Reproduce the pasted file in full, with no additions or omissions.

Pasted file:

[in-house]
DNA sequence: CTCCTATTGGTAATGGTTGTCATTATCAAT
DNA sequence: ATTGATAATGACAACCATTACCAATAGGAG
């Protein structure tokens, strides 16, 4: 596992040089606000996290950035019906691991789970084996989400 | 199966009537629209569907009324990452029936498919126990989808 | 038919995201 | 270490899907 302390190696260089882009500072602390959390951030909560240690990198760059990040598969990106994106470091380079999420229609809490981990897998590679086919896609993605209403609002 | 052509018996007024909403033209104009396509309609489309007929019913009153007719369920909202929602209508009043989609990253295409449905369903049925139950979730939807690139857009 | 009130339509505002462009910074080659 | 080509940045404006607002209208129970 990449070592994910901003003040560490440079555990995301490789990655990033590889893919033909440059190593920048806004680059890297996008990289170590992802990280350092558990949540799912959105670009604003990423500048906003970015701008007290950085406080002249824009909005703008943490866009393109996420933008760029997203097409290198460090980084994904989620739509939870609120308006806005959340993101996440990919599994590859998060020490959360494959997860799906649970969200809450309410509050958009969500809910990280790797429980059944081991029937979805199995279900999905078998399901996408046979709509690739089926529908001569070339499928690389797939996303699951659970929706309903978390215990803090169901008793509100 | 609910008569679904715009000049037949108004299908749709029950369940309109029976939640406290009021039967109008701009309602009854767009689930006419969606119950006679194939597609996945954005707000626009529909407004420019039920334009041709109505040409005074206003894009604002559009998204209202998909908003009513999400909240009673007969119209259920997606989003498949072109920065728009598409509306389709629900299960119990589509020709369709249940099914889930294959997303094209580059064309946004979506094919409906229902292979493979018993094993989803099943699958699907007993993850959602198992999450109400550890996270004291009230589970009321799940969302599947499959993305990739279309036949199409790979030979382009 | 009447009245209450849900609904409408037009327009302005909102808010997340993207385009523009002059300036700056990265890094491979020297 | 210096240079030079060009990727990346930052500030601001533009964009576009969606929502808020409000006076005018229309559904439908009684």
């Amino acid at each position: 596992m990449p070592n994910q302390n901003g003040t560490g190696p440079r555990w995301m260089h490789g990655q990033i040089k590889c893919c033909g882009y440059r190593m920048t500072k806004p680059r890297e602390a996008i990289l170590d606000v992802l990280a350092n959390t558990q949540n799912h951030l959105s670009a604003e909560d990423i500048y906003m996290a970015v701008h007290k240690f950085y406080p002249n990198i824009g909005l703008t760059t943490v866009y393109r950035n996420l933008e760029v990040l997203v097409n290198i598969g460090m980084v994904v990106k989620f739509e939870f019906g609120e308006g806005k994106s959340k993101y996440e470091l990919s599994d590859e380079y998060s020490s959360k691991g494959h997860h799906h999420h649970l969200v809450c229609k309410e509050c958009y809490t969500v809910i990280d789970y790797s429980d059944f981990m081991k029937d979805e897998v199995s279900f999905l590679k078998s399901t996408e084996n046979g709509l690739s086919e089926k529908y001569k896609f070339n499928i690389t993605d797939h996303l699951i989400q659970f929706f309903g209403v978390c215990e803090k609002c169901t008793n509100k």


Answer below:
[in-house]
DNA sequence: CTCCTATTGGTAATGGTTGTCATTATCAAT
DNA sequence: ATTGATAATGACAACCATTACCAATAGGAG
């Protein structure tokens, strides 16, 4: 596992040089606000996290950035019906691991789970084996989400 | 199966009537629209569907009324990452029936498919126990989808 | 038919995201 | 270490899907 302390190696260089882009500072602390959390951030909560240690990198760059990040598969990106994106470091380079999420229609809490981990897998590679086919896609993605209403609002 | 052509018996007024909403033209104009396509309609489309007929019913009153007719369920909202929602209508009043989609990253295409449905369903049925139950979730939807690139857009 | 009130339509505002462009910074080659 | 080509940045404006607002209208129970 990449070592994910901003003040560490440079555990995301490789990655990033590889893919033909440059190593920048806004680059890297996008990289170590992802990280350092558990949540799912959105670009604003990423500048906003970015701008007290950085406080002249824009909005703008943490866009393109996420933008760029997203097409290198460090980084994904989620739509939870609120308006806005959340993101996440990919599994590859998060020490959360494959997860799906649970969200809450309410509050958009969500809910990280790797429980059944081991029937979805199995279900999905078998399901996408046979709509690739089926529908001569070339499928690389797939996303699951659970929706309903978390215990803090169901008793509100 | 609910008569679904715009000049037949108004299908749709029950369940309109029976939640406290009021039967109008701009309602009854767009689930006419969606119950006679194939597609996945954005707000626009529909407004420019039920334009041709109505040409005074206003894009604002559009998204209202998909908003009513999400909240009673007969119209259920997606989003498949072109920065728009598409509306389709629900299960119990589509020709369709249940099914889930294959997303094209580059064309946004979506094919409906229902292979493979018993094993989803099943699958699907007993993850959602198992999450109400550890996270004291009230589970009321799940969302599947499959993305990739279309036949199409790979030979382009 | 009447009245209450849900609904409408037009327009302005909102808010997340993207385009523009002059300036700056990265890094491979020297 | 210096240079030079060009990727990346930052500030601001533009964009576009969606929502808020409000006076005018229309559904439908009684």
């Amino acid at each position: 596992m990449p070592n994910q302390n901003g003040t560490g190696p440079r555990w995301m260089h490789g990655q990033i040089k590889c893919c033909g882009y440059r190593m920048t500072k806004p680059r890297e602390a996008i990289l170590d606000v992802l990280a350092n959390t558990q949540n799912h951030l959105s670009a604003e909560d990423i500048y906003m996290a970015v701008h007290k240690f950085y406080p002249n990198i824009g909005l703008t760059t943490v866009y393109r950035n996420l933008e760029v990040l997203v097409n290198i598969g460090m980084v994904v990106k989620f739509e939870f019906g609120e308006g806005k994106s959340k993101y996440e470091l990919s599994d590859e380079y998060s020490s959360k691991g494959h997860h799906h999420h649970l969200v809450c229609k309410e509050c958009y809490t969500v809910i990280d789970y790797s429980d059944f981990m081991k029937d979805e897998v199995s279900f999905l590679k078998s399901t996408e084996n046979g709509l690739s086919e089926k529908y001569k896609f070339n499928i690389t993605d797939h996303l699951i989400q659970f929706f309903g209403v978390c215990e803090k609002c169901t008793n509100k």